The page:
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Low Maintenance Front Yard Landscape Plan



Download the Low Maintenance Landscape Plan

Key Features:
Plant material has colorful foliage and flowers.Proper selection and placement allows plants to grow to their mature size and natural form, resulting in less maintenance.
Individual concrete sections used for the patio and walkway have decorative rock filling the joints, enabling water to soak into the ground and reducing runoff.
Low wall provides screening from the street, transforming this front yard into a usable courtyard.
A small water feature provides soothing sound.

Symbol

Botanical Name

Common Name

Trees

T1

Geijera parviflora

Australian Willow

T2

Lagerstroemia ‘Natchez’

Natchez Crape Myrtle

T3

Lagerstroemia ‘Tuscarora’

Tuscarora Crape Myrtle

Shrubs

S1

Abelia ‘Kaleidoscope’

Kaleidoscope Abelia

S2

Caryopteris x clandonensis ‘Dark Knight’

Dark Knight Bluebeard

S3

Cistus ‘Sunset’

Sunset Rockrose

S4

Daphne odora ‘Aureo-marginata’

Winter Daphne

S5

Lavandula stoechas ‘Winter Bee’

Winter Bee Spanish Lavener

S6

Nandina domestica ‘Monum’

Monum Heavenly Bamboo

S7

Plumbage auriculata ‘Monott’

Monott Cape Plumbago

S8

Plumbago auriculata

Cape Plumbago

S9

Thuja occidentalis ‘Smaragd’

Smaragd Arborvitae

Vines

V1

Trachelosperum jasminoides

Star Jasmine

Perennials

P1

Achillea millefolium ‘Paprika’

Paprika Yarrow

P2

Erigeron karvinskianus

Santa Barbara Daisy

P3

Hemerocallis ‘Stella de Oro’

Stella de Oro Daylilly

Grasses

G1

Festuca amethystine ‘Superba’

Superba Fescue

G2

Helictotrichon sempervirens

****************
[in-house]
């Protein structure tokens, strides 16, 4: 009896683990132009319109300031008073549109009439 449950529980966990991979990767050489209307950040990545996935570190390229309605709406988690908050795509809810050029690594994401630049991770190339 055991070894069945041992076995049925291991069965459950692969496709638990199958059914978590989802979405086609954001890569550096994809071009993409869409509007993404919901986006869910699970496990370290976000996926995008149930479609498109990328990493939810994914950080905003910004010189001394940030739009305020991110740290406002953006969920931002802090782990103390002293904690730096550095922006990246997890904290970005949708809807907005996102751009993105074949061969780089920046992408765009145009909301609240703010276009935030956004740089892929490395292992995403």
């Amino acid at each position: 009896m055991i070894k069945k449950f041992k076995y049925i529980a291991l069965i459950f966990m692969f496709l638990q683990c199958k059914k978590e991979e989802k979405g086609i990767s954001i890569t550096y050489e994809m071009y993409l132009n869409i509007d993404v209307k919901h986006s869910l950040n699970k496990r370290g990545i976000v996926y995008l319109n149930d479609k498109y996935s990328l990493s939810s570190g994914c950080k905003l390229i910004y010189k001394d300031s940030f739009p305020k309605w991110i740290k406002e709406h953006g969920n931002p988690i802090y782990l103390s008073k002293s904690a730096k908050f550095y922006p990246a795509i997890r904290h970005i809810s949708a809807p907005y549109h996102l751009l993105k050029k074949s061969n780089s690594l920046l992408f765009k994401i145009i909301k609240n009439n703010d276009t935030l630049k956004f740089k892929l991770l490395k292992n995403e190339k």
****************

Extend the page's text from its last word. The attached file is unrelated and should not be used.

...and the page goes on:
Blue Oat Grass

LOW-VOLUME IRRIGATION HYDROZONES*

Zone

Description of Plant Material

Emission Devices

1

Trees (sparse planting)

Root zone watering systems (with bubblers) or adjustable bubblers

2

Large shrubs (sparse planting)

Adjustable bubblers or single outlet emitters

3

Grouped plants - Shrubs, raised planters with vines, decorative containers (dense planting)

Multiple outlet emission device with drip emitters (bug-type) and single outlet emitters or in-line pressure compensating dripline

4

Grouped plants - Shrubs, perennials, and ornamental grasses (dense planting)

In-line, pressure compensating dripline or multiple outlet emission device with drip emitters (bug-type) and single outlet emitters

*HYDROZONE

The word “hydrozone” is used to describe the practice of grouping plants that have similar water requirements.Hydrozoning is a key component of a water-efficient irrigation system and landscape.Effective hydrozoning requires an understanding of plants, the rate in which water moves into and through the soil (infiltration rate), soil type and texture, landscape design, irrigation, drainage, slope, sun exposure, and weather conditions.

Hydrozones divide a landscape irrigation system based upon individual plant water requirements, plant height, and planting density. Plant species with similar needs are selected and grouped within each hydrozone. It is also effective to create microclimate zones so that plants with higher water needs are closest to the house and plants with lower water needs are on the perimeter of the garden or landscape.

Each hydrozone will contain plants that will be irrigated on the same schedule, using the same irrigation method.Generally, each hydrozone is served by one valve or control zone (although more than one valve may be required to service an area due to flow and water pressure). By using controllers with multiple run times that are able to support low-volume systems (cycle and soak) and by dividing the landscape into hydrozones, each area will receive the amount of water it needs without puddling or runoff.

The result of hydrozoning is improved plant health and less water use.


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